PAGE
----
Intel shares jump after Morgan Stanley upgrades the stock and predicts a big rally

  • Morgan Stanley upgrades Intel to overweight from equal weight and hikes its price target on the stock to $64 per share from $55.
  • "We think that Intel can rerate higher around a more financially oriented CEO," analyst Joseph Moore says.
Bob Swan, interim chief executive officer and chief financial officer of Intel Corp., reacts during the inauguration of the company's research and development facility in Bengaluru, India, on Thursday, Nov. 15, 2018.
Samyukta Lakshmi | Bloomberg | Getty Images
Bob Swan, interim chief executive officer and chief financial officer of Intel Corp., reacts during the inauguration of the company's research and development facility in Bengaluru, India, on Thursday, Nov. 15, 2018.

Investors should buy Intel shares as they could get a boost from CEO Bob Swan's leadership, a Morgan Stanley analyst said Friday.

Analyst Joseph Moore upgraded Intel to overweight from equal weight and hiked his price target on the stock to $64 per share from $55. Moore's new price target represents 24 percent upside from Thursday's close of $51.41 per share. Intel traded about 3 percent higher in the premarket Friday.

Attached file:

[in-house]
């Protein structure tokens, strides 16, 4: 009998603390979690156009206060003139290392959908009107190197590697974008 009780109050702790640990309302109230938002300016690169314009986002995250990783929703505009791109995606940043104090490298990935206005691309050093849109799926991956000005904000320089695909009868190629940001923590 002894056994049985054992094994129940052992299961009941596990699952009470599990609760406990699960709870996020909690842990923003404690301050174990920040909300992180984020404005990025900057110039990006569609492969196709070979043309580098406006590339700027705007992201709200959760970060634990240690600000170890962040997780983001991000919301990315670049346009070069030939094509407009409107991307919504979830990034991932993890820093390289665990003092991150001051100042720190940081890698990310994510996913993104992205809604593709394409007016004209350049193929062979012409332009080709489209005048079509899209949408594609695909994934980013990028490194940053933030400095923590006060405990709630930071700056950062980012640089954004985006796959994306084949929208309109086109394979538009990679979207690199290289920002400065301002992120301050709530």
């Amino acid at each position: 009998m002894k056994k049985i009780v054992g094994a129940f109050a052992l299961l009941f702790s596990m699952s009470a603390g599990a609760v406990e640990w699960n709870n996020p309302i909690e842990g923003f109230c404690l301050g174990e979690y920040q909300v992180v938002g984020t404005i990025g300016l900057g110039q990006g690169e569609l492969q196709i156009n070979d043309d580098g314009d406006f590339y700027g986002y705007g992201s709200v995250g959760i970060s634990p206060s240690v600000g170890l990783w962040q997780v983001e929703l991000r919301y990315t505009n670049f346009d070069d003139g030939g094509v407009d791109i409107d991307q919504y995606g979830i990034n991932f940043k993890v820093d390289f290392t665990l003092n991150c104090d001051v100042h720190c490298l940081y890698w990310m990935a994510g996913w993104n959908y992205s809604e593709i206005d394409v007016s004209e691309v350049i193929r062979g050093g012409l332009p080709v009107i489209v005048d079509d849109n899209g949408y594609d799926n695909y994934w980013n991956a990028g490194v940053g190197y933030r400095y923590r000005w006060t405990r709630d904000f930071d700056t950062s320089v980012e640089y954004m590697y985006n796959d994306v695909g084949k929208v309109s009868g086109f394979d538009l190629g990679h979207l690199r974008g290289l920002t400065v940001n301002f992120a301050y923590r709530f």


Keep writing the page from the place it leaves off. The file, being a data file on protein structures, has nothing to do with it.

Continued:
"We think that Intel can rerate higher around a more financially oriented CEO," Moore said in a note to clients. "While some investors wanted someone with more of a technology background, we think that one of Intel's biggest challenges in recent years has been its tendency to become enamored with technology over economics."

Swan was Intel's interim CEO for seven months after Brian Krzanich was ousted last year for having a "consensual relationship" with an employee. Prior to that, Swan had been Intel's CFO since 2016.

Intel shares are up 9.55 percent this year through Thursday's close but are lagging competitors like Nvidia and Advanced Micro Devices. Nvidia's stock is up more than 16 percent in 2019 while AMD has surged nearly 30 percent.

"With a better portfolio optimization process, framing those technology issues around business risk/reward, a mindset of optimizing free cash flow more than earnings, and a higher standard of M&A accretion, we see the multiple expanding from 12x to 14x in our base case," Moore said. "While we are cautious on semiconductors, and Intel is not immune, these idiosyncratic opportunities set them apart."

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